Appel: Journal of Natural Language Engineering, Special Issue on Machine Translation Using Comparable Corpora

Thierry Hamon hamon at LIMSI.FR
Sun Jun 22 19:21:24 UTC 2014

Date: Fri, 20 Jun 2014 12:30:33 +0200
From: "Reinhard Rapp" <reinhardrapp at>
Message-ID: <45AAADB6E08D4114A33C67C5B869DAD2 at ASUSPC>

***** Journal of Natural Language Engineering - Special Issue on
      “Machine Translation Using Comparable Corpora” *****


Statistical machine translation based on parallel corpora has been very
successful. The major search engines' translation systems, which are
used by millions of people, are primarily using this approach, and it
has been possible to come up with new language pairs in a fraction of
the time that would be required when using more traditional rule-based

In contrast, research on comparable corpora is still at an earlier
stage. Comparable corpora can be defined as monolingual corpora covering
roughly the same subject area in different languages but without being
exact translations of each other.

However, despite its tremendous success, the use of parallel corpora in
MT has a number of drawbacks:

1) It has been shown that translated language is somewhat different from
   original language, for example Klebanov & Flor showed that
   "associative texture" is lost in translation.

2) As they require translation, parallel corpora will always be a far
   scarcer resource than comparable corpora. This is a severe drawback
   for a number of reasons:

a) Among the about 7000 world languages, of which 600 have a written
   form, the vast majority are of the "low resource" type.

b) The number of possible language pairs increases with the square of
   the number of languages. When using parallel corpora, one bitext is
   needed for each language pair. When using comparable corpora, one
   monolingual corpus per language suffices.

c) For improved translation quality, translation systems specialized on
   particular genres and domains are desirable. But it is far more
   difficult to acquire appropriate parallel rather than comparable
   training corpora.

d) As language evolves over time, the training corpora should be updated
   on a regular basis. Again, this is more difficult in the parallel

For such reasons it would be a big step forward if it were possible to
base statistical machine translation on comparable rather than on
parallel corpora: The acquisition of training data would be far easier,
and the unnatural "translation bias" (source language shining through)
within the training data could be avoided.

But is there any evidence that this is possible? Motivation for using
comparable corpora in MT research comes from a cognitive perspective:
Experience tells that persons who have learned a second language
completely independently from their mother tongue can nevertheless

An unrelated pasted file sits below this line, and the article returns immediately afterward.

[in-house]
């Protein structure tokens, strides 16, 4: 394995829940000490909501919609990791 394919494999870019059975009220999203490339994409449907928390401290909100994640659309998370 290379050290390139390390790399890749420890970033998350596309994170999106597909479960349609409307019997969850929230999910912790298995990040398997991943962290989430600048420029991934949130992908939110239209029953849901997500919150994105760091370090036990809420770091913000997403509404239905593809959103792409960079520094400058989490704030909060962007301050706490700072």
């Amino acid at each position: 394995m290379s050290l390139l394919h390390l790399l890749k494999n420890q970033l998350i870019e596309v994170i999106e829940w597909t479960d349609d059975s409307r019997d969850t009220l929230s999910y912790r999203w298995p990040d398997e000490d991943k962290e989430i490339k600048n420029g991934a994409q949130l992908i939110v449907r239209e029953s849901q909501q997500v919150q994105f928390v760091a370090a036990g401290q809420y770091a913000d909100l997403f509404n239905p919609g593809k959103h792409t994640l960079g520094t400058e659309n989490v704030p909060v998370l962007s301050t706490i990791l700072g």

translate between the languages. That is, human performance shows that
there must be a way to bridge the gap between languages which does not
rely on parallel data. Using parallel data for MT is of course a nice
shortcut. But avoiding this shortcut by doing MT based on comparable
corpora may well be a key to a better understanding of human
translation, and to better MT quality.

Work on comparable corpora in the context of MT has been ongoing for
almost 20 years. It has turned out that this is a very hard problem to
solve, but as it is among the grand challenges in multilingual NLP,
interest has steadily increased. Apart from the increase in publications
this can be seen from the considerable number of research projects (such
as ACCURAT and TTC) which are fully or partially devoted to MT using
comparable corpora. Given also the success of the workshop series on
“Building and Using Comparable Corpora“ (BUCC), which is now in its
seventh year, and following the publication of a related book
(, we think
that it is now time to devote a journal special issue to this field. It
is meant to bundle the latest top class research, make it available to
everybody working in the field, and at the same time give an overview on
the state of the art to all interested researchers.


We solicit contributions including but not limited to the following

- Comparable corpora based MT systems (CCMTs)
- Architectures for CCMTs
- CCMTs for less-resourced languages
- CCMTs for less-resourced domains
- CCMTs dealing with morphologically rich languages
- CCMTs for spoken translation
- Applications of CCMTs
- CCMT evaluation
- Open source CCMT systems
- Hybrid systems combining SMT and CCMT
- Hybrid systems combining rule-based MT and CCMT 
- Enhancing phrase-based SMT using comparable corpora
- Expanding phrase tables using comparable corpora
- Comparable corpora based processing tools/kits for MT
- Methods for mining comparable corpora from the Web
- Applying Harris' distributional hypothesis to comparable corpora
- Induction of morphological, grammatical, and translation rules from
  comparable corpora
- Machine learning techniques using comparable corpora
- Parallel corpora vs. pairs of non-parallel monolingual corpora
- Extraction of parallel segments or paraphrases from comparable corpora
- Extraction of bilingual and multilingual translations of single words
  and multi-word expressions, proper names, and named entities from
  comparable corpora

December 1, 2014: Paper submission deadline
February 1, 2015: Notification
May 1, 2015: Deadline for revised papers
July 1, 2015: Final notification
September 1, 2015: Final paper due


Reinhard Rapp, Universities of Aix Marseille (France) and Mainz
Serge Sharoff, University of Leeds (UK)
Pierre Zweigenbaum, LIMSI, CNRS (France)


Please use the following e-mail address to contact the guest editors:
jnle.bucc (at) limsi (dot) fr

Further details on paper submission will be made available in due course
at the BUCC website:

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